COLUMBUS – It was so good, so chock-full of drama, it should be replayed on Pay-per-view.
It’s only fitting that Galion heavyweight Deaken McCoy and old rival Troy Caldwell, of Jonathan Alder, literally took center stage in Ohio State’s Value City Arena on Saturday night.
It’s only fitting they were the last two wrestlers standing after three days of state tournament competition on 10 mats, in three divisions and involving 672 qualifiers in a total of 1,260 matches.
It’s only fitting these last two combatants drained every last second off of the clock in their Division II championship match: 360 seconds in regulation and 150 more in four overtimes.
There is no fifth OT.
Floyd Mayweather versus Manny Pacquiao would have had a hard time following this act.
The lasting image will be of Caldwell holding onto McCoy’s left leg for dear life, applying a death grip that kept McCoy from getting free in the final, frenetic seconds of Caldwell’s 3-2 victory in the ultimate tiebreaker.
It not only settled a score between the two, but matched the score of their other two meetings. Caldwell beat McCoy, 3-2, in the finals of the Marion County Invitational, and fortunes were reversed when McCoy nipped Caldwell, 3-2, in the finals of the Mid Ohio Athletic Conference tournament.
Maybe they are so evenly matched because they both come at it from the same perspective. McCoy qualified for state the previous two years at 220 pounds. Caldwell was a 2014 state champ at 220. They both proved they could fill bigger shoes.
“I think it does (have something to do with our close matches),” McCoy said. “If I had to lose, I’m glad it was to him because he’s a nice kid and he deserves it. I’m happy for him.”
McCoy was up 2-1 after the second overtime but, when Caldwell chose down for the third extra period, McCoy kicked him out to make it 2-2. A buzz swept through the arena. You don’t customarily see a wrestler willingly give up a lead — especially in overtime.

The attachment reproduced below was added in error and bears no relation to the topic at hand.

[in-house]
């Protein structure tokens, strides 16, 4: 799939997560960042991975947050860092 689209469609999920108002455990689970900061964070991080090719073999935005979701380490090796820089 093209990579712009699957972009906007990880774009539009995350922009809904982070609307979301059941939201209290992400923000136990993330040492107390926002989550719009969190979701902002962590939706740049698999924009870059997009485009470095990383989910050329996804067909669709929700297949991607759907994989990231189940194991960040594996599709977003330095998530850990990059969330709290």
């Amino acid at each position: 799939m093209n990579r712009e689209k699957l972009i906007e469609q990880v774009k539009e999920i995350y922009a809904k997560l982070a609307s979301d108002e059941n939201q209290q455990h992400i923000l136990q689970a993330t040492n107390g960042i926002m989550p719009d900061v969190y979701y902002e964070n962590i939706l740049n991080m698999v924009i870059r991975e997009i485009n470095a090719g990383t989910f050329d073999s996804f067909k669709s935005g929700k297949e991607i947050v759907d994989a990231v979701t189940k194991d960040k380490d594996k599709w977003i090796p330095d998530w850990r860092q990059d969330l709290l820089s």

Still tied after the third OT, McCoy had the choice to start the fourth extra period. McCoy got to his feet from the bottom, but Caldwell kept just enough of a grip on McCoy’s left leg to keep him from being awarded the decisive escape.
“(Caldwell) took our offense away, but ultimately it turned out the way we wanted, with Deaken having the choice at the end. It just didn’t work out,” Galion coach Brent Tyrrell said. “That’s as close to a state championship as you can get.”
Three meetings this season decided by a total of three points? Are there two more evenly-matched wrestlers in Ohio?
“I said beforehand it was going to be another close match,” said McCoy, who predicted 24 hours earlier it would be two bulls going at each other. “He had a good game plan. He didn’t give me a chance to get his arm. He stayed solid the whole time.”
Galion assistant and former head coach Matt Tyrrell also applauded Caldwell’s tactics.
“He kept putting his forehead where Deaken couldn’t get to his underhook,” Tyrrell said of a common clinch where a wrestler puts an arm under his opponent’s arm and holds the opponent’s midsection or upper body. “There’s where Deaken had been scoring a lot of his points in this tournament.”
As for strategically giving up the lead in OT, Brent Tyrrell said McCoy hadn’t wasted any energy wrestling from on top the entire tournament, and he wasn’t going to start Saturday night with a title in the balance.
“We had already been warned for stalling and had two cautions, and we didn’t want to lose the opportunity to win it (from the bottom) in the next period,” Tyrrell said. “We’re not second-guessing that at all.”